Banking, Money and Taxes in Switzerland
Swiss banks have a reputation for being discreet, although they’re making concerted efforts to become more transparent – so it might not be the tax haven it once was.
Even so, personal banking in Switzerland is sophisticated but straight forward, albeit slightly more expensive for non-residents.
Investment banking and private banking options are also available for expats planning to start a business or stay for the long term.
Money in Switzerland
Switzerland isn’t part of the European Union (EU) and retains its own monetary system. The official currency is the Swiss Franc (CHF), which is divided into 100 rappen (German) or centimes (French).
Notes: 10, 20, 50, 100, 200 and 1000 CHF
Coins: 1, 2, 5 CHF and 5, 10, 20 and 50 centimes
Banking in Switzerland
Swiss banks have a reputation for good customer service and stability, and local bankers are known for prudent financial management and sound investments.
Other than possibly maintaining a larger minimum balance in their accounts, expats and locals go through a similar process to open a bank account in Switzerland.
There are numerous banks, but most expats investigate larger national banks or banks based in the canton they live in.
UBS and Credit Suisse have a sizeable local and international presence and offer most of the services expats would need. They’re good options for English speakers, even if other local banks may be cheaper.
Expats who speak a local language may want to consider cantonal banks. Their services are well-suited to individuals and many clients prefer the personal touch that comes with smaller banks.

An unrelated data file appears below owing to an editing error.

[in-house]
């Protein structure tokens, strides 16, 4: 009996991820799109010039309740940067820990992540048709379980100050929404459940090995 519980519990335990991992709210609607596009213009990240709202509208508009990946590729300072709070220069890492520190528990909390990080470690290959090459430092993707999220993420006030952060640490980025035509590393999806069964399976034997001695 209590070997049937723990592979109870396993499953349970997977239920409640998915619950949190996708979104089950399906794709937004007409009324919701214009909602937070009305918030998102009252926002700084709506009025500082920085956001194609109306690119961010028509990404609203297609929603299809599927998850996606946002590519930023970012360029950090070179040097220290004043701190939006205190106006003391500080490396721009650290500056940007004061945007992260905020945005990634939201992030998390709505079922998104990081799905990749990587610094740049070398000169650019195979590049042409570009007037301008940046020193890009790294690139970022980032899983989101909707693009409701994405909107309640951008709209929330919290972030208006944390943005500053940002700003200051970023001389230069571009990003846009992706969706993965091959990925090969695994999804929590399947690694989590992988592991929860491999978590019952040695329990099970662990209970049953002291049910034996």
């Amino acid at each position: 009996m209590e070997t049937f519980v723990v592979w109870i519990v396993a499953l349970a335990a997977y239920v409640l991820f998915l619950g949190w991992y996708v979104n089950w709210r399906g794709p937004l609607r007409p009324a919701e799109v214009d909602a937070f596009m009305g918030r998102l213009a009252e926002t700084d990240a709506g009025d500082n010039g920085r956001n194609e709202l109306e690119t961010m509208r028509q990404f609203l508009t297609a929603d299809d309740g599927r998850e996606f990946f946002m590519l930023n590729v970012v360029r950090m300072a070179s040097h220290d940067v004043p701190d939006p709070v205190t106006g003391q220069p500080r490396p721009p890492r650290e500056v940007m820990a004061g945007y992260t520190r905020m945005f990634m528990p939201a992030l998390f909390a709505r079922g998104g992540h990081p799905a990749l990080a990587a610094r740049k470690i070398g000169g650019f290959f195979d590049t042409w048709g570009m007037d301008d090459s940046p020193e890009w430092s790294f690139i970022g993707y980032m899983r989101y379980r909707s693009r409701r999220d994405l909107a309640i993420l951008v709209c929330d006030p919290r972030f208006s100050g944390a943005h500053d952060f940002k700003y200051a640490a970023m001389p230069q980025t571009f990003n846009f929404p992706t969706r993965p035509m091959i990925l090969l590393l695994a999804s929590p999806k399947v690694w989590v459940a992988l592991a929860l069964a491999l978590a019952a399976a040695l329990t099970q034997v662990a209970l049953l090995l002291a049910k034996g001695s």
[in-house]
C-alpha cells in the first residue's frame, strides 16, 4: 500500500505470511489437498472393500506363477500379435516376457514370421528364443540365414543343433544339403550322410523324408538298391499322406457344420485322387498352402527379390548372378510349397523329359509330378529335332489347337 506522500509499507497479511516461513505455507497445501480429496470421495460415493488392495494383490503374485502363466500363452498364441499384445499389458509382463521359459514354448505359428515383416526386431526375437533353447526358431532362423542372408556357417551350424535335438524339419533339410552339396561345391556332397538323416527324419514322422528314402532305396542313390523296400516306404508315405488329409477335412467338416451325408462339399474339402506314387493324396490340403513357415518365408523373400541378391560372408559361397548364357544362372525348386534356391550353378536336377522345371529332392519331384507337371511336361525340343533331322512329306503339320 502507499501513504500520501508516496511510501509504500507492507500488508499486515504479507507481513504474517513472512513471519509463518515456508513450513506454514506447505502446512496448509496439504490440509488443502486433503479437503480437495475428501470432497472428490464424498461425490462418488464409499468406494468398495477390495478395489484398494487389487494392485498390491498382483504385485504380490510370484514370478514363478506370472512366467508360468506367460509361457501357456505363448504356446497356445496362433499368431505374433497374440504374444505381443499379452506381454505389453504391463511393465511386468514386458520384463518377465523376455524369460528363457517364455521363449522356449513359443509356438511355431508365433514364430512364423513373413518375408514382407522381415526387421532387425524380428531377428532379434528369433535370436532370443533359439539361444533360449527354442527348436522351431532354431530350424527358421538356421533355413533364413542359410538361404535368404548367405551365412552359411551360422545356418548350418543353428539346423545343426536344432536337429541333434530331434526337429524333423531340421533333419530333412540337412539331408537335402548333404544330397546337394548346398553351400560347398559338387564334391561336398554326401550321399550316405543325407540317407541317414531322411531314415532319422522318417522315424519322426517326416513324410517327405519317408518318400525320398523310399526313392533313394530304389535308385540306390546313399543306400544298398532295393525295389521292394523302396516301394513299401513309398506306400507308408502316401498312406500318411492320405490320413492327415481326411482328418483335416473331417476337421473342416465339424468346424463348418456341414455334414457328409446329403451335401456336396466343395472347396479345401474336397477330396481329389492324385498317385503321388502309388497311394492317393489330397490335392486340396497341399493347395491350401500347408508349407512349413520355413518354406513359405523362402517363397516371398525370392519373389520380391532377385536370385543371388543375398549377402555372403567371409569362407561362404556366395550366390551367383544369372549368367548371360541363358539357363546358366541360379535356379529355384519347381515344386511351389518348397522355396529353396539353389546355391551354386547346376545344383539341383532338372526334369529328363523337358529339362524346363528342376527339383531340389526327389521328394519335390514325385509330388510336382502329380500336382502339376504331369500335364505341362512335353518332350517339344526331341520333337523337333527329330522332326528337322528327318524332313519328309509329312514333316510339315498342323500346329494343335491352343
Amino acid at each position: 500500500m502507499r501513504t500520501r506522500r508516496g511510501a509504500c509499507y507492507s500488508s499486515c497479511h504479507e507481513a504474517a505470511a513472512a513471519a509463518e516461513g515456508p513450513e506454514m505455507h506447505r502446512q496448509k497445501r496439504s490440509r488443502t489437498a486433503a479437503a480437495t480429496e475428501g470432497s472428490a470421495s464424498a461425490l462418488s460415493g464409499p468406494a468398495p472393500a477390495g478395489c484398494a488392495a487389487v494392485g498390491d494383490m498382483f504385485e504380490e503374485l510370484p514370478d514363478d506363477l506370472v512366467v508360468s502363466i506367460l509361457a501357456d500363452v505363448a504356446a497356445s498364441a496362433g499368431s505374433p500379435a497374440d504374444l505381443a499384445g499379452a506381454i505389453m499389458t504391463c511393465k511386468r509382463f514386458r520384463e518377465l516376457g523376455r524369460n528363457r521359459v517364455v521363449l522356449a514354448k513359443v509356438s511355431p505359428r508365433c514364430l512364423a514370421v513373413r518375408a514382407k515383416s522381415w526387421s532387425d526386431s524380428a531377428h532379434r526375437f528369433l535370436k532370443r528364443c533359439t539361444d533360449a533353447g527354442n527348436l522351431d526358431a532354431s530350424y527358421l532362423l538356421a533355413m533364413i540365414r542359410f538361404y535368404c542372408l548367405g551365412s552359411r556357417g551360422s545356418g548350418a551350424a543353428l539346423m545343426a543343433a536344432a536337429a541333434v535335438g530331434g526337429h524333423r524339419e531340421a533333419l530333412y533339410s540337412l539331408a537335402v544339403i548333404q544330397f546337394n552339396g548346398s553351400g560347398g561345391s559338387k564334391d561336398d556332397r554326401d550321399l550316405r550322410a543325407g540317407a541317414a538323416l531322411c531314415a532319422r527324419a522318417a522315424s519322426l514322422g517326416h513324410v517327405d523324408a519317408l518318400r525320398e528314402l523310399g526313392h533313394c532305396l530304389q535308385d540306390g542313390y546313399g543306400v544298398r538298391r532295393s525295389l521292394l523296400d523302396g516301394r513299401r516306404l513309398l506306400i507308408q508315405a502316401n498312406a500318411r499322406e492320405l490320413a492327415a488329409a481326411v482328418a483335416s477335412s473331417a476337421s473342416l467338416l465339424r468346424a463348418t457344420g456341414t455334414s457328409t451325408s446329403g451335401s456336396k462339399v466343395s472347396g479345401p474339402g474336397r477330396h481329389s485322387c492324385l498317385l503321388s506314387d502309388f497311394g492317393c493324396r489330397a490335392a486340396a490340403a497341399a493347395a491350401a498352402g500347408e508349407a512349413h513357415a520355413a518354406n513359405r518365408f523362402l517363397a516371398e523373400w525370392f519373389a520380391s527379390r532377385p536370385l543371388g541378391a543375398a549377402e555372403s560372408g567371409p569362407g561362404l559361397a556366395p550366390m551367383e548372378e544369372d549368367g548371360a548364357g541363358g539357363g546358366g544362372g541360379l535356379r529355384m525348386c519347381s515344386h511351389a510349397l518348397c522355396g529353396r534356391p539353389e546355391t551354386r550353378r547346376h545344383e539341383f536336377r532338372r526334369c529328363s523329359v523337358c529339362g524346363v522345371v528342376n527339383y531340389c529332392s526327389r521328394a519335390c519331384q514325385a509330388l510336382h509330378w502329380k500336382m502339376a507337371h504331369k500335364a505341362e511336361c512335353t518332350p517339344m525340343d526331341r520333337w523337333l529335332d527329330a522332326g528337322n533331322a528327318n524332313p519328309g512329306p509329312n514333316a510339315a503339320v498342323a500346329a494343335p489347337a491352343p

Opening a bank account
Expats should first ask their employer if they have any special agreements with a specific bank, which can simplify the process.
Banks have their own requirements which can include hefty minimum deposits and personal interviews, so it’s important to find out about those. Some private banks prefer dealing with people who’ve been referred by existing customers.
Documents that are often requested include the applicant’s passport, proof of address, and financial documents like employment contracts.
Credit cards are widely accepted, but there are extra charges for international cards. ATMs are everywhere, and are available 24 hours a day, 7 days a week. Foreign currency can be exchanged at banks, bureaux de changes and some hotels.
Taxes in Switzerland
Expats will need to pay both federal and cantonal tax in Switzerland, although the canton is responsible for collecting tax. Tax rates vary between cantons.
Anyone who legally lives in the country or works for more than 30 days has to pay tax. But thanks to Double Taxation Avoidance Agreements with a number of countries, most expats don’t need to pay tax in Switzerland and back home.